• http://www.UrbanCincy.com/ Randy A. Simes

    I’m loving this discussion!

    @WamBam: I am not baffled by your South Fairmount pick, but I am curious as to why you think it is one of Cincinnati’s sleeper neighborhoods. What are your reasons?

  • Matt Jacob

    I’d agree that South Fairmount is a good “sleeper pick” but it all hinges on the MSD project and what they actually decide to do. It’s mostly up in the air still. Either way we won’t really see much until 2018+.

    SF as a community suffers from the high traffic that surrounds them, but if they consolidate the traffic to a two-way Westwood Ave it may give the slower Queen City Ave half of the neighborhood a chance to flourish with a park buffer. It’s a shame that many beautiful historic buildings between the two street will be casualties, but in the end I think this project has a chance to really help this neighborhood while retaining the great buildings on the perimeter. This could end up as a very diverse area eventually with historic buildings on one side of the street and modern buildings on the other.

  • WamBam

    Matt hit the nail on the head for the South Fairmount sleeper pick; the infrastructure investments along the Mill Creek Corridor. If you get a chance to read the Revive I-75 report and the GO Cincinnati report you can see that there are big plans that actually have legs to them. The restructuring of I-75, the Mill Creek Bike Trails, the restructuring of the Western Hills Corridor, and of course the green infrastructure investments of MSD. These are real and significant projects valued in the billions that will propel the entire Mill Creek corridor forward. But as Matt also mentioned, these changes will happen slowly over the next 20 years.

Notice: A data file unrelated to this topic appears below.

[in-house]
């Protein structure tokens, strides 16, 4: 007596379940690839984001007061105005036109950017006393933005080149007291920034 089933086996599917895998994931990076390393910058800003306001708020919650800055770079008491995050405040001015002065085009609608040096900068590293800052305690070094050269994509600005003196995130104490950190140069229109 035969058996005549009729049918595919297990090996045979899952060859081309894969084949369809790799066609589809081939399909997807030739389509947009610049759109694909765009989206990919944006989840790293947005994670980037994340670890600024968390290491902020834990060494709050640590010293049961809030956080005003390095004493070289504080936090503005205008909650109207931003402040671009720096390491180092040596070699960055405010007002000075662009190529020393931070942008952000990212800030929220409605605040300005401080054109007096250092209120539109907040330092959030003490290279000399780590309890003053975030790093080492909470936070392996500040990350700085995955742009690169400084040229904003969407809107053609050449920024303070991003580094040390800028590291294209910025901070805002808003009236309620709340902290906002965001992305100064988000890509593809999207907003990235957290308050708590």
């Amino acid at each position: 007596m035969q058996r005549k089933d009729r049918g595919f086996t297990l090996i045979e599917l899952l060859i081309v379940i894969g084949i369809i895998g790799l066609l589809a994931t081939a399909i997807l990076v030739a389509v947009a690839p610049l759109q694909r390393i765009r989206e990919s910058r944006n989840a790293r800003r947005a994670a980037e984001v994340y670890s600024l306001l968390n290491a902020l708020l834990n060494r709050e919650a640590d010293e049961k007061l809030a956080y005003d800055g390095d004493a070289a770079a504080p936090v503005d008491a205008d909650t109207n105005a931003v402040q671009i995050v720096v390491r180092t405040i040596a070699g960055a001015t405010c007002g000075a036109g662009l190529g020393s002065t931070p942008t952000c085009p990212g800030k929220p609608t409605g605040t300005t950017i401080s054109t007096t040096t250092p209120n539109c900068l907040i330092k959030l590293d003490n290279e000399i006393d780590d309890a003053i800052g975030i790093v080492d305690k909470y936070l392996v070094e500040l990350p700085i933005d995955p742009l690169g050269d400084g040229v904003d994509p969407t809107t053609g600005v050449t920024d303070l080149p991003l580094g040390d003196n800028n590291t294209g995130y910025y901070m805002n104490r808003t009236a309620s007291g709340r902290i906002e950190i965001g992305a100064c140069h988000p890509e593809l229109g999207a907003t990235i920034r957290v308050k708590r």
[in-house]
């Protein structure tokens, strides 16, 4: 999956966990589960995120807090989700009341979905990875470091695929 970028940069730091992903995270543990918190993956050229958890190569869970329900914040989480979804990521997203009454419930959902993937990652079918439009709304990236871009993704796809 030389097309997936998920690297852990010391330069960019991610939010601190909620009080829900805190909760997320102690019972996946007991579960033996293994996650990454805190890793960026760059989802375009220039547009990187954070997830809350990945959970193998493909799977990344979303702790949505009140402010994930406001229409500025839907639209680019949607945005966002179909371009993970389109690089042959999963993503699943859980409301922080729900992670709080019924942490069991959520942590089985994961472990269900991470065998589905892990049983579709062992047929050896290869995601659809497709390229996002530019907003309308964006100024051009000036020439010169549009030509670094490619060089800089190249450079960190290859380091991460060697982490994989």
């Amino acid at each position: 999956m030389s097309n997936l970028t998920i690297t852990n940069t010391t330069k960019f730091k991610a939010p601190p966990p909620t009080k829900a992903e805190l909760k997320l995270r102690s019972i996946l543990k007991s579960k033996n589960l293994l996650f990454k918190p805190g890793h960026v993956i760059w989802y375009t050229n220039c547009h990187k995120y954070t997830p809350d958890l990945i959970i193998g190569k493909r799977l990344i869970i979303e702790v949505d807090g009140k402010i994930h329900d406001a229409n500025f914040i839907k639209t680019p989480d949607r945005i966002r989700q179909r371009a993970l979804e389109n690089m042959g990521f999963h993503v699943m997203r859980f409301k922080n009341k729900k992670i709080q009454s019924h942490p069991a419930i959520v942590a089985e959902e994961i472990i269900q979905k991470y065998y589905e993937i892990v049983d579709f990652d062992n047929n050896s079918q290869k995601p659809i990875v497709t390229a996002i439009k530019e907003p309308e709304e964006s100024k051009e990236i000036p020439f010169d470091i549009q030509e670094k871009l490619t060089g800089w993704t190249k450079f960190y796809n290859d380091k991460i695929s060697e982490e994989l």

East Walnut Hills however, I don’t know that there are such major infrastructure projects and the streetcar in this area is pure speculation at this point. What is the catalyst for redevelopment in East Walnut Hills?

  • WamBam

    Food for thought, East Walnut Hills and Pleasant Ridge have very similar urban fabric, the housing is pretty similar in age and while East Walnut Hills is most certainly a low income black neighborhood, Pleasant Ridge is more diverse than most people think. In the last ten years, Pleasant Ridge’s home values have skyrocketed, causing more home improvement efforts, and there has been a postive spillover effect and increasing diversity in Silverton and Kennedy Heights which are middle class black neighborhoods.

    How can East Walnut Hills replicate this and achieve more racial and income diversity? My thoughts, Pleasant Ridge has been working towards a more cohesive neighborhood business district and has a new LEED certified Montessori School, all which adds up to a great identity. It’s also helps to be close to Kenwood Shopping Center. Sometimes it’s all about the neighborhood amenities and the perception of the neighborohod that they create. East Walnut Hills needs to work harder to capitalize on thier existing amenities and to develop more that will attract middle income residents, and give the image of a safe neighborhood to raise kids.